Tools like neural networks (NNs), machine learning (ML), and artificial intelligence (AI) are being applied to hard problems related to immersive audio.
This FAQ will examine how NNs and ML are being used to up-mix audio tracks into their original constituent parts, how NNs are being used to produce personalized head-related transfer functions (HRTFs) and looks at the European SONICOM project that aims to employ AI to produce personalized HRTFs for use in virtual-reality and artificial-reality (VR/AR) environments.
A software package called 3D Soundstage relies on deep-learning software running on a neural network to up-mix audio tracks. Up-mixing refers to the process of splitting audio tracks into a larger number of tracks that can be used for channel-based or object-based audio processing. 3D Soundstage is implemented in two steps: training followed by up-mixing.
During training, the software uses deep-learning software on a neural network with dozens of layers. The tracks move through the neural network, where they are gradually separated and sent to the output. The output is compared with the expected output, and machine learning is used to adjust the neural network parameters to improve the accuracy of the output.
Training this NN involved the use of tens of thousands of songs plus their separated tracks and took thousands of hours of processing. Training is iterative and continues until the output matches the expected result. At that point, the NN was ready to use for up-mixing (Figure 1).
HRTFs, HRIRs and MLP ANNs
In another application of NNs, a research team used a multilayer perceptron artificial neural network (MLP ANN) to generate personalized HRTFs and head-related impulse responses HRIRs. HRTFs are in the frequency domain, while HRIRs are the corresponding function in the time domain. An MLP ANN is a feedforward single-hidden-layer neural network.
A group of 17 pinnae (outer ear structures), with 1,671,865 instances, was the training data set used to build the models. Two pinnae, with 196,690 instances, were used for the testing dataset to evaluate the predictive ability of the models. Finally, the standard KEMAR pinna, with 98,345 instances, was used to validate the selected models. The KEMAR pinna meets the requirements of ANSI S3.36/ASA58-2012 and IEC 60318-7:2011 and is based on the global average male and female head and torso dimensions. Model validation focused on analyzing how predicted HRTFs improved the sound experience that can be obtained using the information of the standard pinna. The resulting MLP ANN was able to predict HRTFs with relatively low errors for new individuals using basic personal morphological features.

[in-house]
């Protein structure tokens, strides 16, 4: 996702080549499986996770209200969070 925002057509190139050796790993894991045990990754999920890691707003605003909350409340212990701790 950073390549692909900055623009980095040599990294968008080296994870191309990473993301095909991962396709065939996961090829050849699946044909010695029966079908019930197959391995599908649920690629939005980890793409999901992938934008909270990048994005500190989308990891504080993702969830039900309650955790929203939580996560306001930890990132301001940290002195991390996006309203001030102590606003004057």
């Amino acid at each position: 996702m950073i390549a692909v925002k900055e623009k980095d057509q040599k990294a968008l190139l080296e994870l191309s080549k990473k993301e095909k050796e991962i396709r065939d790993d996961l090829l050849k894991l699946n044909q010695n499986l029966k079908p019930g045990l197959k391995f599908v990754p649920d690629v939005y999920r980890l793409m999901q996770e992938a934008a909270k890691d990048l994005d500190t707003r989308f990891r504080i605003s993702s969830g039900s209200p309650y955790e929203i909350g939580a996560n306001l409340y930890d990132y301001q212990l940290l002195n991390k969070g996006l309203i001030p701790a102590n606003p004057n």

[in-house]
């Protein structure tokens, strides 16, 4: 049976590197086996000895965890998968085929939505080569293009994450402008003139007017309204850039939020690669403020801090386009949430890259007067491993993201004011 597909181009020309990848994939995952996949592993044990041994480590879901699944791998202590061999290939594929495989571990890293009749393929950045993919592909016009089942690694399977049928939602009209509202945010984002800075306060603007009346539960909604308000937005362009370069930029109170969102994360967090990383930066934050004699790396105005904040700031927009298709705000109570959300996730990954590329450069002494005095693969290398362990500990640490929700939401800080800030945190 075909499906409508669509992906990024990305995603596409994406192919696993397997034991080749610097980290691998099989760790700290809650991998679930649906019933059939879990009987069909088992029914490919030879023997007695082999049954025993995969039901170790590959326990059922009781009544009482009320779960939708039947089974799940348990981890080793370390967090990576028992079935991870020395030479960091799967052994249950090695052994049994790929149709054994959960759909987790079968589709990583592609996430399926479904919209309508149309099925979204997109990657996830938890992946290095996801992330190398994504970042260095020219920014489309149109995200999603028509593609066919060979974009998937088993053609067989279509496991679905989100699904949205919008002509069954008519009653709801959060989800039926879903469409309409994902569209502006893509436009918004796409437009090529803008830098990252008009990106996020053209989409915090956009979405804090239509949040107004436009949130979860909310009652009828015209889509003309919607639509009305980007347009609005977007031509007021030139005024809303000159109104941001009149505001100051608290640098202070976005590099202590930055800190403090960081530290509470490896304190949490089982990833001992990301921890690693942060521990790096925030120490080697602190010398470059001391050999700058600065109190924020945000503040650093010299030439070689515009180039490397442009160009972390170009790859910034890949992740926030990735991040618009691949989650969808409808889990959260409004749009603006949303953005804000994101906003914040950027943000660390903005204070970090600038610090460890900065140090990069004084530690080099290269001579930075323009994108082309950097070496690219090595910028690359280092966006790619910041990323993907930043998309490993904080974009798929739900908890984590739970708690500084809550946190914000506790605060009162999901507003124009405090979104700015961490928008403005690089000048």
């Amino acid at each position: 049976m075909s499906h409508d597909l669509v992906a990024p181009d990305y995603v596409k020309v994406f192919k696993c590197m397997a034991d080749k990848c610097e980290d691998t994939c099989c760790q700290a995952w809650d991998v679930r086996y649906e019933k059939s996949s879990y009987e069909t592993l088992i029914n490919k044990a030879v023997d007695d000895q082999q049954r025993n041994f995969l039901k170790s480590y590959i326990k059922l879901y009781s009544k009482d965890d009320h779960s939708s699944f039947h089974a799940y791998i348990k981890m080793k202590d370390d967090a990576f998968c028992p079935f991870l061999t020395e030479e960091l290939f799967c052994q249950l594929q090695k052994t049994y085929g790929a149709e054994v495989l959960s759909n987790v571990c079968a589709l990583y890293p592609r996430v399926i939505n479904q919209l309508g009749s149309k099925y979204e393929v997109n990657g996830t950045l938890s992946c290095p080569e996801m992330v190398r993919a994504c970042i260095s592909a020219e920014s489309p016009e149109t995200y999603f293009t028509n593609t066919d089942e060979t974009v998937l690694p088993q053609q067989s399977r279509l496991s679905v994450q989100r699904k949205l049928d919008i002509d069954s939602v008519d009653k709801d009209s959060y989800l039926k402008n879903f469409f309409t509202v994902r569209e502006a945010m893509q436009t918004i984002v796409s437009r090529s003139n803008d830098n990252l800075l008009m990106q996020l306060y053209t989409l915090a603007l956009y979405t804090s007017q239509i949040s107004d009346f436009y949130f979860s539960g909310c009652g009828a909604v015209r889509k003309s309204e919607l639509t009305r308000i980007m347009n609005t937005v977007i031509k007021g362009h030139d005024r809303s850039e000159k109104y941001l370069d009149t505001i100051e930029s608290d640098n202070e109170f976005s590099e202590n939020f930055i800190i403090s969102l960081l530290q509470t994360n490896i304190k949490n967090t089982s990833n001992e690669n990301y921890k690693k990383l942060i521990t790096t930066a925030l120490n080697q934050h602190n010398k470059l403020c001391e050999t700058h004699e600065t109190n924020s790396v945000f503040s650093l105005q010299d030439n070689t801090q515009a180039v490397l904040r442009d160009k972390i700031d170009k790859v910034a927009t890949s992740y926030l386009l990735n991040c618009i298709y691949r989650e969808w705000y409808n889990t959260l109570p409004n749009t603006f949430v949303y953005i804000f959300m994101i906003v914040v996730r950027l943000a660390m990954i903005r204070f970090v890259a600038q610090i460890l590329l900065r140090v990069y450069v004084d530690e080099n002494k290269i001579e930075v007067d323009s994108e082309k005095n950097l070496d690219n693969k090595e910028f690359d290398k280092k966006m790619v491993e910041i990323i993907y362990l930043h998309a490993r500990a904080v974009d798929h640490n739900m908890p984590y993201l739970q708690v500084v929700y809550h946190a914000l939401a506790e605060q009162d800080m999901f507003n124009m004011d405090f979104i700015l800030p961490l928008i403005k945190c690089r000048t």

The SONICOM project seeks to develop a data-driven approach that uses AI for HRTF personalization. It expects to develop accurate HRTF models that combine minimal data related to ear morphology and listener preferences. The project uses a combination of parametric pinna model (PPM) HRTF development using AI and is exploring the possibility of using AI to pair new individuals with high-quality HRTFs in a database for a higher-quality result. The acoustic simulations are being validated using acoustic measurements (Figure 2).
The SONICOM project will also dig into using AI to blend virtual objects (and related sounds) into a larger VR/AR environment. One key will be to develop techniques for rapidly estimating the reverberant characteristics of the environment. The project expects to use AI to extract data about the acoustic environment surrounding the VR/AR user to produce a realistic, immersive experience. The team expects to use geometrical acoustics and computational models like scattering delay networks to produce real-time simulations of the listener’s environment.
NNs, ML, and AI are being applied to a variety of uses in audio processing. NN plus ML is being used for up-mixing single audio tracks to support more information tracks and enable channel-based or object-based audio processing. ANNs, AI, and ML are being used to develop techniques for rapidly producing personalized HRTFs for immersive audio processing. Some of those efforts are expected to be particularly attractive for use in AR and VR environments.
Deep learning could bring the concert experience home, IEEE Spectrum
Optimization of HRTF Models with Deep Learning, Mathworks
Prediction of Head Related Transfer Functions Using Machine Learning Approaches, MDPI acoustics
The SONICOM Project: Artificial Intelligence-Driven Immersive Audio, From Personalization to Modeling, IEEE
Spatial Audio Meets AI, Steinberg